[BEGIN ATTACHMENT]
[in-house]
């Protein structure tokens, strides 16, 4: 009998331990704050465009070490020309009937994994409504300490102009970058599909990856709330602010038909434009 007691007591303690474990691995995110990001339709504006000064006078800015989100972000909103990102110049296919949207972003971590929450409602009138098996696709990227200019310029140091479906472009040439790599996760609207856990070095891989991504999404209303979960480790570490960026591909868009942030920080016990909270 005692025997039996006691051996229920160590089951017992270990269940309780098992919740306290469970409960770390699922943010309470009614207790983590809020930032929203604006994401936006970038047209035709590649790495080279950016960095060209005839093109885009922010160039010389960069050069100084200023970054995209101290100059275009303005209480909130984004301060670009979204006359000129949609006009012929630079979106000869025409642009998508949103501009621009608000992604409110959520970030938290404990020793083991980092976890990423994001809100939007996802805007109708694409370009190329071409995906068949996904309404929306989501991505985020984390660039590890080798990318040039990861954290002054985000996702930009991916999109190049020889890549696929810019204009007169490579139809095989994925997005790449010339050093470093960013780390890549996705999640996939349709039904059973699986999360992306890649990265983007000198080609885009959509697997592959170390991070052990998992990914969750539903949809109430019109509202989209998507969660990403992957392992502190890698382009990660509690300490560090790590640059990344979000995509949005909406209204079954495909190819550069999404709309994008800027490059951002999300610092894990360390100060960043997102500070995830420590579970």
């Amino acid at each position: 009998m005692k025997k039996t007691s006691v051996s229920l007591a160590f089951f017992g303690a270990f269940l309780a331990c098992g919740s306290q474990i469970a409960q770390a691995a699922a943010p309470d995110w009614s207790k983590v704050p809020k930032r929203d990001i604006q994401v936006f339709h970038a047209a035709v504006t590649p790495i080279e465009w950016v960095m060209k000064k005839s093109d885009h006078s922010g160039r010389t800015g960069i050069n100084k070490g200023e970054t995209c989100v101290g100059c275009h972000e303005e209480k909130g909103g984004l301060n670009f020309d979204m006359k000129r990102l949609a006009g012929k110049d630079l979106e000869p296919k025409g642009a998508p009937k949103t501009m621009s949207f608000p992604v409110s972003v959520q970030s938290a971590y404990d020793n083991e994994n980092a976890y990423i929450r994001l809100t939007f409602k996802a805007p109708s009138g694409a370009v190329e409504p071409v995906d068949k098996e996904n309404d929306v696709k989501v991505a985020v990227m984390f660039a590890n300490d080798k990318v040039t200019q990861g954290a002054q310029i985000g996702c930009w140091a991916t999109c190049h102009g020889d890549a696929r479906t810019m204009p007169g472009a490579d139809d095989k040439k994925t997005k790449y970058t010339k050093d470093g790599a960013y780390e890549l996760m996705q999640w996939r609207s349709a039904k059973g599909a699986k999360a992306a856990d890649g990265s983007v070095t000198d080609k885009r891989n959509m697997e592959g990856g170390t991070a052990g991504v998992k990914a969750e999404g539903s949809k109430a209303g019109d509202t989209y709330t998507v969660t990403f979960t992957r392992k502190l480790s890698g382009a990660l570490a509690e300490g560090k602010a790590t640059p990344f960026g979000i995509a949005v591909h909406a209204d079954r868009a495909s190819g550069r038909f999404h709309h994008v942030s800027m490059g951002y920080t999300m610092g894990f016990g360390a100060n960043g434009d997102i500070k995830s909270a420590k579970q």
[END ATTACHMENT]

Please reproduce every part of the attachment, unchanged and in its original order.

[in-house]
């Protein structure tokens, strides 16, 4: 009998331990704050465009070490020309009937994994409504300490102009970058599909990856709330602010038909434009 007691007591303690474990691995995110990001339709504006000064006078800015989100972000909103990102110049296919949207972003971590929450409602009138098996696709990227200019310029140091479906472009040439790599996760609207856990070095891989991504999404209303979960480790570490960026591909868009942030920080016990909270 005692025997039996006691051996229920160590089951017992270990269940309780098992919740306290469970409960770390699922943010309470009614207790983590809020930032929203604006994401936006970038047209035709590649790495080279950016960095060209005839093109885009922010160039010389960069050069100084200023970054995209101290100059275009303005209480909130984004301060670009979204006359000129949609006009012929630079979106000869025409642009998508949103501009621009608000992604409110959520970030938290404990020793083991980092976890990423994001809100939007996802805007109708694409370009190329071409995906068949996904309404929306989501991505985020984390660039590890080798990318040039990861954290002054985000996702930009991916999109190049020889890549696929810019204009007169490579139809095989994925997005790449010339050093470093960013780390890549996705999640996939349709039904059973699986999360992306890649990265983007000198080609885009959509697997592959170390991070052990998992990914969750539903949809109430019109509202989209998507969660990403992957392992502190890698382009990660509690300490560090790590640059990344979000995509949005909406209204079954495909190819550069999404709309994008800027490059951002999300610092894990360390100060960043997102500070995830420590579970």
């Amino acid at each position: 009998m005692k025997k039996t007691s006691v051996s229920l007591a160590f089951f017992g303690a270990f269940l309780a331990c098992g919740s306290q474990i469970a409960q770390a691995a699922a943010p309470d995110w009614s207790k983590v704050p809020k930032r929203d990001i604006q994401v936006f339709h970038a047209a035709v504006t590649p790495i080279e465009w950016v960095m060209k000064k005839s093109d885009h006078s922010g160039r010389t800015g960069i050069n100084k070490g200023e970054t995209c989100v101290g100059c275009h972000e303005e209480k909130g909103g984004l301060n670009f020309d979204m006359k000129r990102l949609a006009g012929k110049d630079l979106e000869p296919k025409g642009a998508p009937k949103t501009m621009s949207f608000p992604v409110s972003v959520q970030s938290a971590y404990d020793n083991e994994n980092a976890y990423i929450r994001l809100t939007f409602k996802a805007p109708s009138g694409a370009v190329e409504p071409v995906d068949k098996e996904n309404d929306v696709k989501v991505a985020v990227m984390f660039a590890n300490d080798k990318v040039t200019q990861g954290a002054q310029i985000g996702c930009w140091a991916t999109c190049h102009g020889d890549a696929r479906t810019m204009p007169g472009a490579d139809d095989k040439k994925t997005k790449y970058t010339k050093d470093g790599a960013y780390e890549l996760m996705q999640w996939r609207s349709a039904k059973g599909a699986k999360a992306a856990d890649g990265s983007v070095t000198d080609k885009r891989n959509m697997e592959g990856g170390t991070a052990g991504v998992k990914a969750e999404g539903s949809k109430a209303g019109d509202t989209y709330t998507v969660t990403f979960t992957r392992k502190l480790s890698g382009a990660l570490a509690e300490g560090k602010a790590t640059p990344f960026g979000i995509a949005v591909h909406a209204d079954r868009a495909s190819g550069r038909f999404h709309h994008v942030s800027m490059g951002y920080t999300m610092g894990f016990g360390a100060n960043g434009d997102i500070k995830s909270a420590k579970q």